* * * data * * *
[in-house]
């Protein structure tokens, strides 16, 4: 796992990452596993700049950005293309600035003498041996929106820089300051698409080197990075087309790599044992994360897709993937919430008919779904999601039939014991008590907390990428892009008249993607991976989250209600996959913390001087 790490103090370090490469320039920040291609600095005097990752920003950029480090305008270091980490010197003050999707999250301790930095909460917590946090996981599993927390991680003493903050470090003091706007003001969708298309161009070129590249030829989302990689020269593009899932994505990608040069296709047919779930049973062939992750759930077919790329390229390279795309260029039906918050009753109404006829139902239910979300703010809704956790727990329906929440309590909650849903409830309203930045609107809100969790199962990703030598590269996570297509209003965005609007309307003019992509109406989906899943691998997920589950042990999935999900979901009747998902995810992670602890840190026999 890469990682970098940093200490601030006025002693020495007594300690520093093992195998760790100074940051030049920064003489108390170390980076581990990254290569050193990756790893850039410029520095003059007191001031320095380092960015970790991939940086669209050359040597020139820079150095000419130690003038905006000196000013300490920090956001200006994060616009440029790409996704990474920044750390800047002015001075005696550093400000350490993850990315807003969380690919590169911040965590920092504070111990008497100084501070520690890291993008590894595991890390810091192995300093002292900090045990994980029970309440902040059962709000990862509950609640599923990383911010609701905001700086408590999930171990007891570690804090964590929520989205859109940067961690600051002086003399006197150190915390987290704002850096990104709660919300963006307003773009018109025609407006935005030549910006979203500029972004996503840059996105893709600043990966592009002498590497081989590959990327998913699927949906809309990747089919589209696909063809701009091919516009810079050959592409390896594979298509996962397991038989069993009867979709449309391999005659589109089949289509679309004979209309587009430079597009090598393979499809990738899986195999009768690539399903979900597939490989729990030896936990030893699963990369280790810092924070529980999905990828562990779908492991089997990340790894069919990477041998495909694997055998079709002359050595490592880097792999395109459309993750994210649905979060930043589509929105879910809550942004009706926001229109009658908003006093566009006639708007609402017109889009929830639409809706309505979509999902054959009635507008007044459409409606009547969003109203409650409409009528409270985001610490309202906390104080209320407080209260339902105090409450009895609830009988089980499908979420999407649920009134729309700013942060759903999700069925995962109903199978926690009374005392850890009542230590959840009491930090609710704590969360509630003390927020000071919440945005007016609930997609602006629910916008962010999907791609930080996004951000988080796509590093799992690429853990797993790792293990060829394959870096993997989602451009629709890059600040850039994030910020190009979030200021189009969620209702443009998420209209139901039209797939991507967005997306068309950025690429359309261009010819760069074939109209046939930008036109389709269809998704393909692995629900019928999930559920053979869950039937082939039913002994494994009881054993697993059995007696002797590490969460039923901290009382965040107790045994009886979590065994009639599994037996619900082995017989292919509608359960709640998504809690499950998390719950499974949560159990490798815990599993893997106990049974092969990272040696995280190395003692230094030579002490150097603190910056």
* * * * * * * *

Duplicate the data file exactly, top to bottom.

[in-house]
């Protein structure tokens, strides 16, 4: 796992990452596993700049950005293309600035003498041996929106820089300051698409080197990075087309790599044992994360897709993937919430008919779904999601039939014991008590907390990428892009008249993607991976989250209600996959913390001087 790490103090370090490469320039920040291609600095005097990752920003950029480090305008270091980490010197003050999707999250301790930095909460917590946090996981599993927390991680003493903050470090003091706007003001969708298309161009070129590249030829989302990689020269593009899932994505990608040069296709047919779930049973062939992750759930077919790329390229390279795309260029039906918050009753109404006829139902239910979300703010809704956790727990329906929440309590909650849903409830309203930045609107809100969790199962990703030598590269996570297509209003965005609007309307003019992509109406989906899943691998997920589950042990999935999900979901009747998902995810992670602890840190026999 890469990682970098940093200490601030006025002693020495007594300690520093093992195998760790100074940051030049920064003489108390170390980076581990990254290569050193990756790893850039410029520095003059007191001031320095380092960015970790991939940086669209050359040597020139820079150095000419130690003038905006000196000013300490920090956001200006994060616009440029790409996704990474920044750390800047002015001075005696550093400000350490993850990315807003969380690919590169911040965590920092504070111990008497100084501070520690890291993008590894595991890390810091192995300093002292900090045990994980029970309440902040059962709000990862509950609640599923990383911010609701905001700086408590999930171990007891570690804090964590929520989205859109940067961690600051002086003399006197150190915390987290704002850096990104709660919300963006307003773009018109025609407006935005030549910006979203500029972004996503840059996105893709600043990966592009002498590497081989590959990327998913699927949906809309990747089919589209696909063809701009091919516009810079050959592409390896594979298509996962397991038989069993009867979709449309391999005659589109089949289509679309004979209309587009430079597009090598393979499809990738899986195999009768690539399903979900597939490989729990030896936990030893699963990369280790810092924070529980999905990828562990779908492991089997990340790894069919990477041998495909694997055998079709002359050595490592880097792999395109459309993750994210649905979060930043589509929105879910809550942004009706926001229109009658908003006093566009006639708007609402017109889009929830639409809706309505979509999902054959009635507008007044459409409606009547969003109203409650409409009528409270985001610490309202906390104080209320407080209260339902105090409450009895609830009988089980499908979420999407649920009134729309700013942060759903999700069925995962109903199978926690009374005392850890009542230590959840009491930090609710704590969360509630003390927020000071919440945005007016609930997609602006629910916008962010999907791609930080996004951000988080796509590093799992690429853990797993790792293990060829394959870096993997989602451009629709890059600040850039994030910020190009979030200021189009969620209702443009998420209209139901039209797939991507967005997306068309950025690429359309261009010819760069074939109209046939930008036109389709269809998704393909692995629900019928999930559920053979869950039937082939039913002994494994009881054993697993059995007696002797590490969460039923901290009382965040107790045994009886979590065994009639599994037996619900082995017989292919509608359960709640998504809690499950998390719950499974949560159990490798815990599993893997106990049974092969990272040696995280190395003692230094030579002490150097603190910056």